Friday,24 May, 2019
Current issue | Issue 1323, (8 - 14 December 2016)
Friday,24 May, 2019
Issue 1323, (8 - 14 December 2016)

Ahram Weekly

NGO law approved by parliament

Parliament approves a new NGO law amid criticism from local and international human rights organisations. Gamal Essam El-Din reports

Al-Ahram Weekly

On 29 November two thirds of MPs approved an 89-Article Law, drafted by the House of Representatives’ Social Solidarity Committee, regulating the activity of NGOs.

The law, which has been reviewed by the State Council, empowers the president to appoint the head of a National Foreign NGOs Regulation Apparatus (NFNRA) – the new watchdog body which will be responsible for supervising the operations of foreign NGOs in Egypt and monitoring sources of foreign funding for foreign and local NGOs. NFNRA will report to the cabinet.

Speaker Ali Abdel-Aal told MPs that "the State Council had recommended Article 75 of the law be amended to state clearly the process by which the secretary-general of the NFNRA is chosen".

"In response the Social Solidarity Committee amended Article 75 of the law to state clearly that the naming NFNRA's secretary-general was a presidential prerogative. Under Articles 153 and 216 of the constitution the president of the republic is allowed to appoint the heads of regulatory bodies."

The Ministry of Social Solidarity opposed the creation of NFNRA, arguing that it should oversee NGO regulatory activities given its long experience in dealing with civil society organisations.

In a letter sent last week to MPs the ministry warned that the creation of NFNRA would be a costly bureaucratic move that the government, which is struggling to reduce the budget deficit and implement administrative reforms, could ill afford.

MPs ignored the letter, arguing a new watchdog was necessary to detect any foreign funding of disruptive political activity conducted by NGOs under the pretence of promoting democracy.

Article 70 of the new law stipulates that foreign NGOs seeking to work in Egypt must first secure the approval of NFNRA: "This regulatory body will take charge of overseeing the activities of foreign NGOs in Egypt, including all forms of cooperation with governmental and non-governmental institutions, as well as supervising all forms of foreign funding given to local Egyptian NGOs and civil society organisations."

After gaining the approval of a majority of MPs, Abdel-Aal said parliament had taken “an historic step towards regulating the operation of NGOs on a basis that will safeguard national security and help boost domestic development”,  adding he was confident the new law “serves civil social organizations while simultaneously safeguarding national security”.

The NGO law first won the approval of a majority of MPs in a plenary session on 15 November after which it was referred to the State Council-affiliated Department of  Legislation and Fatwas to be revised in constitutional and legal terms.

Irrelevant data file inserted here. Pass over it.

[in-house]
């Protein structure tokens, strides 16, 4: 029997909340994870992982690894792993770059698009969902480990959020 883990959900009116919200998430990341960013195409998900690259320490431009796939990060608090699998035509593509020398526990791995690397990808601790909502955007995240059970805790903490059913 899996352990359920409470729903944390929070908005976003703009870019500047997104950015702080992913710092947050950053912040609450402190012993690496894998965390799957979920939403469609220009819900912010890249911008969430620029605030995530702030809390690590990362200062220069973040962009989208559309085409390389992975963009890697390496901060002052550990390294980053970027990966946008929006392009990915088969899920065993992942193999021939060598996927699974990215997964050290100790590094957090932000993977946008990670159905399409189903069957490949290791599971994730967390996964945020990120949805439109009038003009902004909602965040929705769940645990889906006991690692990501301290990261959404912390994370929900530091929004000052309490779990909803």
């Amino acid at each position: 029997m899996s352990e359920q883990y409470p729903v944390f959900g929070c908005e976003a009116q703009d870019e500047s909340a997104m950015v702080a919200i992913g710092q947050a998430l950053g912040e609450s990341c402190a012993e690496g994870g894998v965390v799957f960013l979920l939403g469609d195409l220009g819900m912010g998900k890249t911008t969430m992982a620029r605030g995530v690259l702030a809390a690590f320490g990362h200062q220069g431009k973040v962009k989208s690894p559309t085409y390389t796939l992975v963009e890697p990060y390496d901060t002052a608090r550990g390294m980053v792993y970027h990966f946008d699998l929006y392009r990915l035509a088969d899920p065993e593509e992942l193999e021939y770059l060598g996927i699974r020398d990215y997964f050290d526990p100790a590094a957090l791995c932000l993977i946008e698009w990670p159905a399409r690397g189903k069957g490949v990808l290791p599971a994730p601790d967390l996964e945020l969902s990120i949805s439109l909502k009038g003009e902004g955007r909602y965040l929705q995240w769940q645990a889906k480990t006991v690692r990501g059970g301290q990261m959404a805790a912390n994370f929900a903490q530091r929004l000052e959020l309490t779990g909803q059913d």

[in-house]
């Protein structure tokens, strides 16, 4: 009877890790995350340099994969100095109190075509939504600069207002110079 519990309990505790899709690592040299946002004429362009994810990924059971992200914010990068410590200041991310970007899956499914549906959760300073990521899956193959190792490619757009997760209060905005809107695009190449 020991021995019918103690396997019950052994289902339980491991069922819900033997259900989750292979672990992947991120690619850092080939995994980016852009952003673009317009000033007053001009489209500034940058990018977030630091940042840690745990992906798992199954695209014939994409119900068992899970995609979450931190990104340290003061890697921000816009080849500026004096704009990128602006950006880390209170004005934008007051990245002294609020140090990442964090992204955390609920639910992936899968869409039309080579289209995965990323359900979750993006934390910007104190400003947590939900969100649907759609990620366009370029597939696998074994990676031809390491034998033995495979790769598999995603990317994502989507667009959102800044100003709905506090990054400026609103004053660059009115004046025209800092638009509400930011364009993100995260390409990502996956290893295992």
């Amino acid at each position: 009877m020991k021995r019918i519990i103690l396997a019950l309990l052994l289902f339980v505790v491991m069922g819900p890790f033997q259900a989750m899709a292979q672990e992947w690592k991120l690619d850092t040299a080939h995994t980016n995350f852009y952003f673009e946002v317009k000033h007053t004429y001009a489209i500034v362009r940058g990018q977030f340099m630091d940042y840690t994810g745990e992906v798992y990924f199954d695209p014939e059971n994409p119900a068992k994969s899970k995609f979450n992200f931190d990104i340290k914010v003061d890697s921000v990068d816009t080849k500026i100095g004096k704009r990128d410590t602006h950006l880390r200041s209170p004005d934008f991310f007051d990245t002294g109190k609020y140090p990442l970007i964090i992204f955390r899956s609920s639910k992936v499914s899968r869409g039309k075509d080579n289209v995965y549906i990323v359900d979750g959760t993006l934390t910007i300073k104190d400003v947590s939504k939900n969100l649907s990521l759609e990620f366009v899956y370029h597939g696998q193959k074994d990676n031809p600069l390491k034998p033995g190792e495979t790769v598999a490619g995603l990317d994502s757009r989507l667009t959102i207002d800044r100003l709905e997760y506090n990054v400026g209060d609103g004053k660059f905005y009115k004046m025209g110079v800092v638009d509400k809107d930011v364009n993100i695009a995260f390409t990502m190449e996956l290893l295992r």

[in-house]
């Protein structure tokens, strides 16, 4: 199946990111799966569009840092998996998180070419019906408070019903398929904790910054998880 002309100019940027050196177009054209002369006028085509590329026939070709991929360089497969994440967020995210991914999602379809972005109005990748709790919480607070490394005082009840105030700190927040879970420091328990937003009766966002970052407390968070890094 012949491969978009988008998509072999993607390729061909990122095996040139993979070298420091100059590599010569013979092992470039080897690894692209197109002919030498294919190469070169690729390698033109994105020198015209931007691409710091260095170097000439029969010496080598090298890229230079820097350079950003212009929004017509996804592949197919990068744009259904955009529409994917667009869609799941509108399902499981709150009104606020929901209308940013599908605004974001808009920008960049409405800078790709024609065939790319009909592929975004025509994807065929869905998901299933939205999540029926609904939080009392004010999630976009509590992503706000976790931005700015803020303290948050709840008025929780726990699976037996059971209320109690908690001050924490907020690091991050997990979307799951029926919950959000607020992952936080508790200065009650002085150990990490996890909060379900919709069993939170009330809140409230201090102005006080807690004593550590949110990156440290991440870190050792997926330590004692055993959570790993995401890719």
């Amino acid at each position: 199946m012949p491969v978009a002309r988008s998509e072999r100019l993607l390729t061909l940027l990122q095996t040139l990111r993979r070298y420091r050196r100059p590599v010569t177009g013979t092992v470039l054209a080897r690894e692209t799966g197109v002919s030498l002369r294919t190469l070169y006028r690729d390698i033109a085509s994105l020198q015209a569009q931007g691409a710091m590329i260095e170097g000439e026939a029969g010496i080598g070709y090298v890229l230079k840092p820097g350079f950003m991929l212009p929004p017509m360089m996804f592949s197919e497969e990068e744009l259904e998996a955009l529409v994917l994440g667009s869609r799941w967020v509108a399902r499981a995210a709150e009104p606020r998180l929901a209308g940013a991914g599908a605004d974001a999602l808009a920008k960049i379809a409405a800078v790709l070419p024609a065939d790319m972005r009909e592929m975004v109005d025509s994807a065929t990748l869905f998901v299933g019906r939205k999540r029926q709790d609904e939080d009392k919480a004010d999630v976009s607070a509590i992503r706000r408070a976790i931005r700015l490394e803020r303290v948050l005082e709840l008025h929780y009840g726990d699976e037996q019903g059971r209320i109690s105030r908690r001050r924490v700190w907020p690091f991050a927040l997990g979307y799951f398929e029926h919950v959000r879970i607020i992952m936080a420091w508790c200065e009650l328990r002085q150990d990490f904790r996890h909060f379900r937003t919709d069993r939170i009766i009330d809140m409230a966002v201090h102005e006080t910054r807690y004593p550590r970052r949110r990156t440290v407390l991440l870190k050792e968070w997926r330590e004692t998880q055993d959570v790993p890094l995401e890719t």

Abdel-Hadi Al-Qasabi, head of the Social Solidarity Committee which drafted the law, expressed dismay that "some foreign players attempted to exert pressure on parliament to change some of the articles of this law”.

"We rejected all of these attempts and worked day and night to issue a law that bolsters national security and closes the door to any suspicious funding."

Mohamed Al-Seweidi, head of the pro-regime Support Egypt Coalition, argues the new law will encourage NGOs to focus on development.

"We worked hard to guarantee the law will satisfy all those working in the NGO field. We bore in mind proposals from the State Council and the General Union of NGOs and also accepted some of the amendments proposed by the Social Solidarity Ministry," he said.

"One of the key last-minute amendments was to place NGOs under the supervision of the Central Auditing Agency not the Ministry of Justice-affiliated Illicit Funds Apparatus.”

MPs also responded to the Ministry of Social Solidarity’s request that NGOs be allowed a one-year grace period rather than the six months included in the initial draft to make any necessary adjustments to their legal status.

Another last-minute amendment raised the minimum capital required to register as an NGO from LE10,000 to LE50,000.
“The General Union of NGOs argued that increasing the figure to LE50,000 would weed out flippant requests for licensing," said Al-Qasabi.

The new law has been widely criticised by international and local human rights organisations.

The London-based Amnesty International said the law undermines civil society in Egypt.

Amany Qandeel, a civil society expert, argues the legislation embraces an exclusively security agenda. "Even if we accept that some foreign funding of NGOs went towards triggering unrest in the past this does not justify such blanket restrictions being placed on all foreign funding," says Qandeel.

Qandeel also believes the penalties stipulated by the law for those breaking the regulations – they include prison terms of up to five years – are too draconian.

MP Haitham Al-Hariri, a member of 25/30 Coalition, posted a statement on his Facebook page asking President Abdel-Fattah Al-Sisi not to ratify the "restrictive" and "undemocratic" law.

Wafdist MP Fouad Badrawi told Al-Ahram Weekly "some development-focussed NGOs which were licensed in the past, switched to political activities without seeking prior approval.”

"It was important for the new NGO law to address this trend and ensure NGOs focus on developments rather than use foreign money to fund political activities,” said Badrawi.

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